“It’s an ongoing process,” Gargano replied, “and we have certainly during that process taken into consideration many security issues that we make public. Then there are other security issues where the sponsor of the project, the developer, is working with the appropriate agencies such as the New York City Police Department, on other security matters that are not for the public at this time.”
Has NYPD signed off on this one?
“NYPD has been consulted during the process of the FEIS, and it’s an ongoing thing with the developers and the New York City Police Department,” he responded.
Security, round two
I brought up the issue whether a large-scale terrorist attack is a "reasonable worst-case scenario," something the ESDC rejected, as DDDB had pointed out. "What do you say to the people of Brooklyn: is it an unreasonable worst-case scenario?"
“I’m not here to predict terrorist attacks," Gargano responded. "That’s for the security people to decide, and to take all the necessary precautions.”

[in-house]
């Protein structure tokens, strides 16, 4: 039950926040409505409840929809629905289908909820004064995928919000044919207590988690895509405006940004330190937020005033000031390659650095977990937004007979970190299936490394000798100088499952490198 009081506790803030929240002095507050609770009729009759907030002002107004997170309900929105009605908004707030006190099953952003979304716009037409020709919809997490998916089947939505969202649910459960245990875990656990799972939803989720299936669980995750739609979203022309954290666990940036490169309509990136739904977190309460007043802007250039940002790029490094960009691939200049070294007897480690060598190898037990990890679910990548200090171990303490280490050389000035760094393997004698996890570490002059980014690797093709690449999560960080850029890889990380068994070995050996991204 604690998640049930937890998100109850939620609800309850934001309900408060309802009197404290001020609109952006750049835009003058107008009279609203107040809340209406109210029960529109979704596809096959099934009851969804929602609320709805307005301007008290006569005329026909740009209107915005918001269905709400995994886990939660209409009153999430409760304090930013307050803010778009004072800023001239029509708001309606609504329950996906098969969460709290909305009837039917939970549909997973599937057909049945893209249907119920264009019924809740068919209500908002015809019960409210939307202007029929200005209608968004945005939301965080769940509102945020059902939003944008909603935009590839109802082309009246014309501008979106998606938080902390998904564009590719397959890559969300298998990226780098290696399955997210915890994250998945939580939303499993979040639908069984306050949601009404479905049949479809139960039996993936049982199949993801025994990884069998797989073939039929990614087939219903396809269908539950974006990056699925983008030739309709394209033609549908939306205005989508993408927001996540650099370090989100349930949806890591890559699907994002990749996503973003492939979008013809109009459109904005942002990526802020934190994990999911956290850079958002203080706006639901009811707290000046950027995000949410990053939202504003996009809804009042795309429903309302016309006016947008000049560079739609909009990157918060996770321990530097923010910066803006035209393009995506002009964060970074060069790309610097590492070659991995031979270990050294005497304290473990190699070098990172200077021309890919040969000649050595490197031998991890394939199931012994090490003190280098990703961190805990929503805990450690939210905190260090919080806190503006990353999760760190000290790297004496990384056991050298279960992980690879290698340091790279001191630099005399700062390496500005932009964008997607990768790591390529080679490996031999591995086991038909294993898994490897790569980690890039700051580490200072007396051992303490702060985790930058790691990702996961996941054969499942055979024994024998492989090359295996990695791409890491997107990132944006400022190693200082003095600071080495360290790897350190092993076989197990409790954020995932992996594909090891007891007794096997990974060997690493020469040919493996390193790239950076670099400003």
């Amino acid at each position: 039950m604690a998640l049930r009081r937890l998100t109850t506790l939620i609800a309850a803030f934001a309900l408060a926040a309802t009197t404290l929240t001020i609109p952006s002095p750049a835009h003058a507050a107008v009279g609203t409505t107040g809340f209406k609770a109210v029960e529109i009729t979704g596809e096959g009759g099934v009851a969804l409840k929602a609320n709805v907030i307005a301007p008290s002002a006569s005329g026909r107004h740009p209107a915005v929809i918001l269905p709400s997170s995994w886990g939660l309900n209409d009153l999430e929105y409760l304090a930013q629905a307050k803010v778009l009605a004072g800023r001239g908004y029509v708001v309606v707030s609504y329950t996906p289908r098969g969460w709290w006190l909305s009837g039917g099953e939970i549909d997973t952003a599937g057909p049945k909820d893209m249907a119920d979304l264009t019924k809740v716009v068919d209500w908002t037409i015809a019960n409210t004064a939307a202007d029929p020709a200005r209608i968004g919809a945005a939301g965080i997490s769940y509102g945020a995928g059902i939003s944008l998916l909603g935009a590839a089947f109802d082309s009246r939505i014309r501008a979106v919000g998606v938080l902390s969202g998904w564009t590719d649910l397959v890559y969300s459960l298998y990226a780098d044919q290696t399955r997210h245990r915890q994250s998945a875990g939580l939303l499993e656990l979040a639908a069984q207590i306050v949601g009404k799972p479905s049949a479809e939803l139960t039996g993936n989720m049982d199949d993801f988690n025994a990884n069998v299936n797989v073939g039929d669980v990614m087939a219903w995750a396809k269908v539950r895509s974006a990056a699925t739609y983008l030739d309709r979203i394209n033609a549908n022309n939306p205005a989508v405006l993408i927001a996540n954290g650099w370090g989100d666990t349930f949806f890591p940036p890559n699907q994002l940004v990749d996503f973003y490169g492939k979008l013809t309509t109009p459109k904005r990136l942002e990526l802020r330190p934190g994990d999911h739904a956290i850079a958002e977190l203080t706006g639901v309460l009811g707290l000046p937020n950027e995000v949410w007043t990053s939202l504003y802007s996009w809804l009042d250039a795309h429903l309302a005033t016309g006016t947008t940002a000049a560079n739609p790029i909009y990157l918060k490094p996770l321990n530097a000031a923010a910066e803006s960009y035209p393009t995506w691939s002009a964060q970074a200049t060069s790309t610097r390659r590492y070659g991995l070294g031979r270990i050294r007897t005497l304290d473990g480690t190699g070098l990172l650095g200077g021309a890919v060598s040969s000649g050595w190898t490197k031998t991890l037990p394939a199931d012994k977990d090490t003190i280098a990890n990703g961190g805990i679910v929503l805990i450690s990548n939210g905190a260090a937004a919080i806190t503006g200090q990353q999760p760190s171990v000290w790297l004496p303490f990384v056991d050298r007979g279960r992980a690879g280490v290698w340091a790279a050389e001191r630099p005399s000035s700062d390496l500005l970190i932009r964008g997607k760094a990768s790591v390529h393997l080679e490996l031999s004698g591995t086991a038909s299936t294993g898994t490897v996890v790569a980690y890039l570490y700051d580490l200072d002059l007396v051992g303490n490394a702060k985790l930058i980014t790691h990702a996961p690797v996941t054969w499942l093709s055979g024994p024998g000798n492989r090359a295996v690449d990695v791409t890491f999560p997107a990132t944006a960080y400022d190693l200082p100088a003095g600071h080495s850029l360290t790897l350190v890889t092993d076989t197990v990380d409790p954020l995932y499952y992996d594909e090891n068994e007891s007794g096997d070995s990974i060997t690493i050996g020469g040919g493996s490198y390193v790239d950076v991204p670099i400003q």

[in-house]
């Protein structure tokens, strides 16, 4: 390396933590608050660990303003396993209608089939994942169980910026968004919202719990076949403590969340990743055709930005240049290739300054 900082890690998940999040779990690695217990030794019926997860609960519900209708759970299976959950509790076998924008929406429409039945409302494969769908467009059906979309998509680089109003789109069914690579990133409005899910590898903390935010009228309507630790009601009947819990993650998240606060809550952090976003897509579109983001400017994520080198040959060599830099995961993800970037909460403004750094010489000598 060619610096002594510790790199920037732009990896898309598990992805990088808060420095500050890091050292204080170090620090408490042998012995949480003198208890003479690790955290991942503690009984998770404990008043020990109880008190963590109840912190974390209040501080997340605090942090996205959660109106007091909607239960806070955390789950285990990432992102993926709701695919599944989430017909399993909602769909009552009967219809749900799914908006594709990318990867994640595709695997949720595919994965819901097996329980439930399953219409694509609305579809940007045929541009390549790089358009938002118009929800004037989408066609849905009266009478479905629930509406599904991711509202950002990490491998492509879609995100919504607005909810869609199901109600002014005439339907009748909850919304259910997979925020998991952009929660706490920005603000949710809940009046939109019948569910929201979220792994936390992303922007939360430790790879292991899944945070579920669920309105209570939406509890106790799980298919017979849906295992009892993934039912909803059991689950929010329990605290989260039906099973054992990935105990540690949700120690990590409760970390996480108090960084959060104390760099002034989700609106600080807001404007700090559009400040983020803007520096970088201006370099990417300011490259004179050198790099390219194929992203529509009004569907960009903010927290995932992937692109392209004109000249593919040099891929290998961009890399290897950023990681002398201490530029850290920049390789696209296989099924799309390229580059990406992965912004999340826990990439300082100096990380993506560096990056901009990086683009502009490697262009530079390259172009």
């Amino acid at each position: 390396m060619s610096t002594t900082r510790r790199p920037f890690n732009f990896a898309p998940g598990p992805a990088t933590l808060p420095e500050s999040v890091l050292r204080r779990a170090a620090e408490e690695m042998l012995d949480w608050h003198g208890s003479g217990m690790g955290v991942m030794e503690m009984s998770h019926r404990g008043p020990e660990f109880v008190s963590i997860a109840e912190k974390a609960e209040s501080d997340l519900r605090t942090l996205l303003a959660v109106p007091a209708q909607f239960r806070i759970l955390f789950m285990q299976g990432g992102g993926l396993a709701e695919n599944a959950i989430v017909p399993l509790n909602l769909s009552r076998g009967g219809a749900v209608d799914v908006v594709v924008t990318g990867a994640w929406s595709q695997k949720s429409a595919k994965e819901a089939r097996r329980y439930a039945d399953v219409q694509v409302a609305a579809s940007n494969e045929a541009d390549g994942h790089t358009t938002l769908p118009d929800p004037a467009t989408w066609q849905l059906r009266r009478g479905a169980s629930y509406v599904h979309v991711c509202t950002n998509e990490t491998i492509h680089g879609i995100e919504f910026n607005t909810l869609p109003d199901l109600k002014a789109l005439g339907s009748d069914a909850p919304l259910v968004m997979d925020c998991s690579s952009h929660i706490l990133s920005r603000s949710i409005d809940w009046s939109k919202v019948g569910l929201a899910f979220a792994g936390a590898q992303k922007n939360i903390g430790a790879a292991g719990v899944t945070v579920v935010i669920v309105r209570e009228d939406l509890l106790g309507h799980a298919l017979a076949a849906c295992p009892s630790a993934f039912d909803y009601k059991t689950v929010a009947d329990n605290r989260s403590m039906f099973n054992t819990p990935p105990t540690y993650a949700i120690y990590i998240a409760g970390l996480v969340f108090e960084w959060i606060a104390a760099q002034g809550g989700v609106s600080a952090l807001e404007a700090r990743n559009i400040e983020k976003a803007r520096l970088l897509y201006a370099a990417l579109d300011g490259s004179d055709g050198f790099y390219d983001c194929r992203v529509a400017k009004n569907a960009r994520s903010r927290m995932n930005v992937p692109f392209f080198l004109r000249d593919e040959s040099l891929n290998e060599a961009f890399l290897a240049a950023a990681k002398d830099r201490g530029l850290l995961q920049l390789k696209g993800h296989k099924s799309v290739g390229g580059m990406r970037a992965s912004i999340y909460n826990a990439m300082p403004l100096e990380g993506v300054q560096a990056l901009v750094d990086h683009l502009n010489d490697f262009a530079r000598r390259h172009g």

I pointed to the EIS process.
“As I said the last time you asked me similar questions, the EIS is not really the place for--to find or resolve all of the security problems," he said. "As many as we possibly can anticipate, but it’s something we use experts for that. And that’s the New York City Police Department, and others, the sponsors, the developer, has ongoing discussions with them now about security for the project.”
Afterward, in an impromptu press conference outside the ESDC office at 633 Third Avenue, DDDB’s Daniel Goldstein called the agency’s posture “confounding. They’re building a glass tower… at a major transportation hub.”